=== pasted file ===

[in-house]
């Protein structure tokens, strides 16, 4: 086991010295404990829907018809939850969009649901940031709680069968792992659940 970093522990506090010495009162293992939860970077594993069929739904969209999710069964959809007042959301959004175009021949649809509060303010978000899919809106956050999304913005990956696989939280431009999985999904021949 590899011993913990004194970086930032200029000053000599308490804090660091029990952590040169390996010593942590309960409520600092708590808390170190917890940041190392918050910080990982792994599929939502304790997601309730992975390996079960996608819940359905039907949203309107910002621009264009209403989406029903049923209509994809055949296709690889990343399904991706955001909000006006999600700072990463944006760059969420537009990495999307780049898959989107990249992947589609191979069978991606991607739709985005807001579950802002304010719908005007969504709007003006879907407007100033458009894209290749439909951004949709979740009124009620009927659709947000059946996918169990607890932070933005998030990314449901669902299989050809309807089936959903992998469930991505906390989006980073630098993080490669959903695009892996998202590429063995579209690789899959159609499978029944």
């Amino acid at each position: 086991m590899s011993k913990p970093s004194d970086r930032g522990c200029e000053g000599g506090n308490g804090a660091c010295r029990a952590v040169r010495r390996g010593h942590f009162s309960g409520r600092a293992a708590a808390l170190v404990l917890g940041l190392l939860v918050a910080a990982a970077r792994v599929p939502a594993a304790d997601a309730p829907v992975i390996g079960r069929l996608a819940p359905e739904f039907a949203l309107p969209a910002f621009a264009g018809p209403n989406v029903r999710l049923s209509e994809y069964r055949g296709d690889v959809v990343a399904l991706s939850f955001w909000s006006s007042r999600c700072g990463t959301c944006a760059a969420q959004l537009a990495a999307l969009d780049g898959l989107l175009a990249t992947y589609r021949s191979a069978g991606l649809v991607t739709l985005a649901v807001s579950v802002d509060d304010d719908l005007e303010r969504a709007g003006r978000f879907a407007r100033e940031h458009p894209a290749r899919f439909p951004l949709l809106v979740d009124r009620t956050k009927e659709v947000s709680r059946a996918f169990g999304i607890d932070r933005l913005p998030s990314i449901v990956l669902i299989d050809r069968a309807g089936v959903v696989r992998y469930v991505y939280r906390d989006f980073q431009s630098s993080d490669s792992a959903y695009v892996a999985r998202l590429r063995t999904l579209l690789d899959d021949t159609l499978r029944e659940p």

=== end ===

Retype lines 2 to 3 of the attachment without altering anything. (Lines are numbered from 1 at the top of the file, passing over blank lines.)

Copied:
């Protein structure tokens, strides 16, 4: 086991010295404990829907018809939850969009649901940031709680069968792992659940 970093522990506090010495009162293992939860970077594993069929739904969209999710069964959809007042959301959004175009021949649809509060303010978000899919809106956050999304913005990956696989939280431009999985999904021949 590899011993913990004194970086930032200029000053000599308490804090660091029990952590040169390996010593942590309960409520600092708590808390170190917890940041190392918050910080990982792994599929939502304790997601309730992975390996079960996608819940359905039907949203309107910002621009264009209403989406029903049923209509994809055949296709690889990343399904991706955001909000006006999600700072990463944006760059969420537009990495999307780049898959989107990249992947589609191979069978991606991607739709985005807001579950802002304010719908005007969504709007003006879907407007100033458009894209290749439909951004949709979740009124009620009927659709947000059946996918169990607890932070933005998030990314449901669902299989050809309807089936959903992998469930991505906390989006980073630098993080490669959903695009892996998202590429063995579209690789899959159609499978029944």
């Amino acid at each position: 086991m590899s011993k913990p970093s004194d970086r930032g522990c200029e000053g000599g506090n308490g804090a660091c010295r029990a952590v040169r010495r390996g010593h942590f009162s309960g409520r600092a293992a708590a808390l170190v404990l917890g940041l190392l939860v918050a910080a990982a970077r792994v599929p939502a594993a304790d997601a309730p829907v992975i390996g079960r069929l996608a819940p359905e739904f039907a949203l309107p969209a910002f621009a264009g018809p209403n989406v029903r999710l049923s209509e994809y069964r055949g296709d690889v959809v990343a399904l991706s939850f955001w909000s006006s007042r999600c700072g990463t959301c944006a760059a969420q959004l537009a990495a999307l969009d780049g898959l989107l175009a990249t992947y589609r021949s191979a069978g991606l649809v991607t739709l985005a649901v807001s579950v802002d509060d304010d719908l005007e303010r969504a709007g003006r978000f879907a407007r100033e940031h458009p894209a290749r899919f439909p951004l949709l809106v979740d009124r009620t956050k009927e659709v947000s709680r059946a996918f169990g999304i607890d932070r933005l913005p998030s990314i449901v990956l669902i299989d050809r069968a309807g089936v959903v696989r992998y469930v991505y939280r906390d989006f980073q431009s630098s993080d490669s792992a959903y695009v892996a999985r998202l590429r063995t999904l579209l690789d899959d021949t159609l499978r029944e659940p």